This New Year's Eve I spent with my family and another family-- four adults, two teens and a ten-year-old. Our dinner of black-eyed-peas and collards was the perfect meal after a long day of skiing. After dinner we all wrote down things we wanted to purge in 2018-- grudges, bad habits, dysfunctional patterns. The plan was to share these with our little community so we could have support in letting go of these things and staying on course in the new year. The final action would be burning papers in the fire pit on the front patio of our rental house.
In addition to the things we wanted to let go of, we also wrote down things we wanted to do more of in 2018. Among mine were eating less sugar and assuming best intentions of people in my life. Bea, the ten-year-old, wrote, "Tell more stories." This struck me as profound for many reasons. What does that mean? To tell more stories. Is it to share what happened at school during dinner with the family? Is it making up a fairy tale before bedtime?
Bea is a very articulate, incredibly creative ten-year-old and she tells amazing stories. I've tried to remember myself at that age, in the era of much less technology, a time when we spent so much more time talking to each other than talking to our phones and laptops. Sometimes before bed my daughter Lucia will ask me to tell a story of my childhood and I struggle to conjure one. I have a hard time recalling in detail how I was forty years ago, but I do remember how my sisters and I would make up scenarios all the time: imagining that we were the proprietors of a grocery store or the managers of a hotel, or movie stars or veterinarians or olympic swimmers.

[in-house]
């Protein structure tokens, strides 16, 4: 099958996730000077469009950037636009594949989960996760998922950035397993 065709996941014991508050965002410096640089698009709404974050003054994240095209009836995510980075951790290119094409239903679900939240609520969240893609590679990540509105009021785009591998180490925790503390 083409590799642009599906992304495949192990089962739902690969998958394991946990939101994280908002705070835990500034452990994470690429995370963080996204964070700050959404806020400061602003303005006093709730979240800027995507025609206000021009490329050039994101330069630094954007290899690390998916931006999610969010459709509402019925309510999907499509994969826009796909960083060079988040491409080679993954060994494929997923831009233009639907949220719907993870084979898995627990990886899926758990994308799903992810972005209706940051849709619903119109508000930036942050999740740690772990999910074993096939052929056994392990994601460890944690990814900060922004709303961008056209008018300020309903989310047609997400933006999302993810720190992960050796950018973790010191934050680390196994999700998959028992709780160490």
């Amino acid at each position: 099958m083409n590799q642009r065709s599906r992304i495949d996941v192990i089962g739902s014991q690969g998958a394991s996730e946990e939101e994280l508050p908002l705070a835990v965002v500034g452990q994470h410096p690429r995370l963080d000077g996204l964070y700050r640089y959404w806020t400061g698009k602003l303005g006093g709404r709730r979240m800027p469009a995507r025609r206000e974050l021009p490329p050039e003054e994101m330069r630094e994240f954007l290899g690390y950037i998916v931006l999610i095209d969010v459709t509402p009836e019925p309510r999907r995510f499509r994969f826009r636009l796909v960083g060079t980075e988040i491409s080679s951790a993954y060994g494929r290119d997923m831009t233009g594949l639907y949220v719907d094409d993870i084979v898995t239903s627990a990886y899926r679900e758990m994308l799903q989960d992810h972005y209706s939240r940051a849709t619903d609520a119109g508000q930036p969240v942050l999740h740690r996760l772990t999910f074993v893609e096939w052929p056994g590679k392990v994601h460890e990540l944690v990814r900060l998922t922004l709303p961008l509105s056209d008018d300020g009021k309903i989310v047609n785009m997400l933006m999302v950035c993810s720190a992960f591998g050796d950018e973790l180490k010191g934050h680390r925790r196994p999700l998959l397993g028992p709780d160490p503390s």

I worry a lot about how technology is changing our world, how it is hindering the creativity and imagination of my child, but maybe I'm worrying unnecessarily. This morning Bea's older sister shared a virtual story of our family ski trip complete with photos, videos and a pop music soundtrack. It's a different kind of story, but it's still a story. It's creative and beautiful and it highlights the wonderful time our families shared.
I remember when my grandmother was 94, trying to explain email to her. I remember showing her pictures on my laptop seeing the wonder in her face. This year I will turn 50. I got my AARP membership card in the mail yesterday. I'm getting older and the world around me is changing. But there are still stories. We might tell them differently now, but there are still here. There will always be stories to tell.